Source: The Scotsman, 30th December 1907
Source: Aberdeen Daily Journal, 30th December 1907
Rough Game at Greenock.There was by far too much attention paid to the man instead of the ball in the game at Cappielow on Saturday. If there was anything remarkable it was the number of times the men were laid out winded or otherwise damaged for the time being. The Morton players purposely and with good effect played a spoiling game, and it began early. Aberdeen found the pitch of the narrow side for their usual game, and when Lennie was going beautifully for goal he got the feet whipped from under him, a penalty being granted. Without hesitation. Nobody seemed inclined to take this gift, Halket ultimately trying his kick which proved a miserable failure. Some time after Macfarlane only partially cleared a shot which Morton, lying handy, promptly despatched into goal. Aberdeen pressed a lot after this, but they never found the true range for goal. The second half was a repetition of the first, except that Aberdeen were a trifle worse, in this respect that they went back to the old tactics of trying to run the ball through instead of shooting from longer range, which we thought would have paid better. So on it went till the last minute, when. Morton got their second goal, a gift in a way, for time sounded before the ball was removed from the net.
The PlayersMorton lave a strong defence, who have no conscience as to charging, while their halves are willing workers if not scientific in their methods. The play of the forwards suit the requirements of the ground - quick to seize any opportunity that may occur. On the Aberdeen side the defence did well, and what we said about "Rab" and Greenock we still adhere to, that he should not have been played there. Both goals were of the soft order and ought to have been saved. The halves were indifferent at times, but the forwards, though they did smart things in the open, were woefully weak at goal-mouth. In fact, it was the poorest display we have seen them give for a long time. They will have to improve in this department during the week, or we predict the New Year tour will be a failure.
Chatty Bits.A Happy New Year to all our readers. This has been a busy week in football, and we expect to see many changes in the table next week. Morton completely upset the calculations of the Aberdeen team, who were hustled and bustled off the ball quite unceremoniously. The journey, too, took a lot out of the players. It was rather long and very, cold, which made those undertaking it feel benumbed for some time. Coleman got into hot water with several of the players for stopping the left winger, and it looked as if a scene were to occur. Donald kept his head on and came through the ordeal successfully. There was too much temper shown at times. How did Halket miss the penalty? Ask him. Murray was very closely watched on Saturday, and was allowed little chance to get away. Another victim to over-watchfulness was Lennie, who generally had a couple of men on his top. Hume was the most resourceful back on Saturday. His clearing at times was brilliant. We publish too early to give an account of the New Year games. The possibilities of the leaders will receive more attention this week than ever they have done. To our way of, thinking Falkirk have much the heavier programme to get through, and if they lose one the others will be on them. At present we have before us one of the finest tussles that ever took place in the League for the flag. The "gate" drawings have been down to zero during the past few weeks, and not a few clubs are feeling the strain very badly. If the Scottish ties do not come to the rescue, there will be a few bankruptcies. Owing to the first round of the Consolation Cup having to be played on the 11th of this month, the Aberdeenshire Cup semi-finals will have to be postponed for a week or so. Arbroath drew the poorest crowd they have ever done at Pittodrie on Saturday. This was entirely due to the weather. It was a miserable day from a spectator's point of view. We were glad to see Toman back in his place again. He did not do too much, but what he tried he made ground with. Gowie Robertson was the hardest worker on the field. Jim Muir was easily the best forward, and some of his crosses ought to have materialised had he been supported with a good centre. The Aberdeen team left Aberdeen on Tuesday for Glasgow. Their headquarters will be the Adelphi Hotel during their sojourn in the west. The International Souvenir, which the Aberdeenshire Juniors have issued in connection with the visit at Pittodrie to-day, is a very welcome production. It ought to sell well, and thus recoup the enterprise of the juniors.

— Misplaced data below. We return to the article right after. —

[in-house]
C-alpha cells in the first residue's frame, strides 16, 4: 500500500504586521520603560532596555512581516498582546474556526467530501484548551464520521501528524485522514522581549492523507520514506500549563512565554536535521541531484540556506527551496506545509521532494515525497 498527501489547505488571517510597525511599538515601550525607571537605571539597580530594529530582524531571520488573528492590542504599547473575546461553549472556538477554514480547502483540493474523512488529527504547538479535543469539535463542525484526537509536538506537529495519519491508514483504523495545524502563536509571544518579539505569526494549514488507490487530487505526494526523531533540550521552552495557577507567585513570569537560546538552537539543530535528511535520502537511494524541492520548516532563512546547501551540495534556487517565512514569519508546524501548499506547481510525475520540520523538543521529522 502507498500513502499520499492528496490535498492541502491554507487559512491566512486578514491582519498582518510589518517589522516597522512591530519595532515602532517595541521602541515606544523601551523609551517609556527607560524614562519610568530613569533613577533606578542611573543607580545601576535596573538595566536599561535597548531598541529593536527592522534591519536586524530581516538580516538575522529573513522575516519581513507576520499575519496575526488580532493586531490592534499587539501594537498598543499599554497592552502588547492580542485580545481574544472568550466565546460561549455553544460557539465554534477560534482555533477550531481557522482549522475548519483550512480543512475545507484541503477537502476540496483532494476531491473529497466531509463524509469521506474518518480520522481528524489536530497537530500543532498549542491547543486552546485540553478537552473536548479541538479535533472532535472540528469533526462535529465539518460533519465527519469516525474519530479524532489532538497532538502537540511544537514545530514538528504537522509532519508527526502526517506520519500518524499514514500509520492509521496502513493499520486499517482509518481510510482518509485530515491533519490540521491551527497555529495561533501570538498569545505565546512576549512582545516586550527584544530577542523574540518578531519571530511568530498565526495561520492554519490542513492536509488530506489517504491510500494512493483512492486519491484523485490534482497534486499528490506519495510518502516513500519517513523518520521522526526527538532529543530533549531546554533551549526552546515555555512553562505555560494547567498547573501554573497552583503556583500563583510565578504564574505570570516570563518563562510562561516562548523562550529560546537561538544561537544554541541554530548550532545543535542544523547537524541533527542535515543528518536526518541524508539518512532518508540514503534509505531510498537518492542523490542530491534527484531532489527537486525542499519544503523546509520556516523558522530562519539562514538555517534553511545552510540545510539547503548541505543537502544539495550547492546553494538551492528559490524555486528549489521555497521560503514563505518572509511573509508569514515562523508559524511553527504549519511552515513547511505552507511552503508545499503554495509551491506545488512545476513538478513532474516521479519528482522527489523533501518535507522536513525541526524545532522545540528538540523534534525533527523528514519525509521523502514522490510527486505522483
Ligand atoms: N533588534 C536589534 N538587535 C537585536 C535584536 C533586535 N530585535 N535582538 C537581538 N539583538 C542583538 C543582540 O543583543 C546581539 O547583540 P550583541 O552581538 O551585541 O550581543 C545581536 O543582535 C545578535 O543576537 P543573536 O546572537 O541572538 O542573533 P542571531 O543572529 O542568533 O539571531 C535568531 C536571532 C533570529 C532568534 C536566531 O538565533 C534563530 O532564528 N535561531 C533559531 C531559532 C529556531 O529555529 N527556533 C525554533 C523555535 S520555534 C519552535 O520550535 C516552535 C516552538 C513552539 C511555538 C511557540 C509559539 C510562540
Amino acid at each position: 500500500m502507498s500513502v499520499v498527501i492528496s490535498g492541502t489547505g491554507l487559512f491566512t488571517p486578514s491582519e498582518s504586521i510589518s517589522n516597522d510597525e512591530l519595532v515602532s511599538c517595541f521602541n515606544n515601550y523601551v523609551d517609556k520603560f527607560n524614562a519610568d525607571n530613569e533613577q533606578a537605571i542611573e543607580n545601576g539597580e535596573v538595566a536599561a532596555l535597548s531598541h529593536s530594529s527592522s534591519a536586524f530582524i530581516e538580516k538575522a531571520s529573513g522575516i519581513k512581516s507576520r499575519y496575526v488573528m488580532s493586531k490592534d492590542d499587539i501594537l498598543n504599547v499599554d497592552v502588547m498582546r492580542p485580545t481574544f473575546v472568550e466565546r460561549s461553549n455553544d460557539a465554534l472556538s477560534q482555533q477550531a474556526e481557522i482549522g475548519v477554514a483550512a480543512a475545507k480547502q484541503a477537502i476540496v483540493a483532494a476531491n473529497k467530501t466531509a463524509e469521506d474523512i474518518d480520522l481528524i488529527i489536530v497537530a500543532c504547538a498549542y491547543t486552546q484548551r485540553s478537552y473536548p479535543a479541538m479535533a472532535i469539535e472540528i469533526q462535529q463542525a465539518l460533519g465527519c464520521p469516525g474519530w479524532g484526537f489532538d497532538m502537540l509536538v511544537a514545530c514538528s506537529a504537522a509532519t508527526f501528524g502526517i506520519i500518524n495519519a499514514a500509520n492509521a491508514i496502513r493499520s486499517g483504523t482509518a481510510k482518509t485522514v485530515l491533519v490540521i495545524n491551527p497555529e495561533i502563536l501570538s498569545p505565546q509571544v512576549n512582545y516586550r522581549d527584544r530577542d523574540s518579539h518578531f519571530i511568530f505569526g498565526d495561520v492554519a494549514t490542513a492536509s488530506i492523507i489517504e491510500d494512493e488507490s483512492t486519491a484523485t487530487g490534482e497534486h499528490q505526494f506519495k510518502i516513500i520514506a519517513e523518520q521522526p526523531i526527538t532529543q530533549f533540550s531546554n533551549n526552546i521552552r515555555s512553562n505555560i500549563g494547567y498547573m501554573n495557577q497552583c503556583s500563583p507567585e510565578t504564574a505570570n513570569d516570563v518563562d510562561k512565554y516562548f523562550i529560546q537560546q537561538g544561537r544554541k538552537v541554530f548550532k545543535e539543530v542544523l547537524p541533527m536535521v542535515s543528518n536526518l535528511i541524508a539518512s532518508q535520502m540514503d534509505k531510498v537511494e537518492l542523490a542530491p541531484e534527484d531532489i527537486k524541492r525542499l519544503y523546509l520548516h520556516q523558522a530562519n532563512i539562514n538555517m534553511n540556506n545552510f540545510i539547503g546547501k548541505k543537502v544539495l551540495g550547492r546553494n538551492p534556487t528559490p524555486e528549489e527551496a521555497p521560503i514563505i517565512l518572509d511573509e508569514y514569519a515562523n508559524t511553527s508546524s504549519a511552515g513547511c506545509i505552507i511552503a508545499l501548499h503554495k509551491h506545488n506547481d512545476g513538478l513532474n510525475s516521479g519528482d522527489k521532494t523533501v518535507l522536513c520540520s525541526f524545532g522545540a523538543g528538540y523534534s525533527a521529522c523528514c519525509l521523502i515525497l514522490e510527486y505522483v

Source: Bon-Accord, 2nd January 1908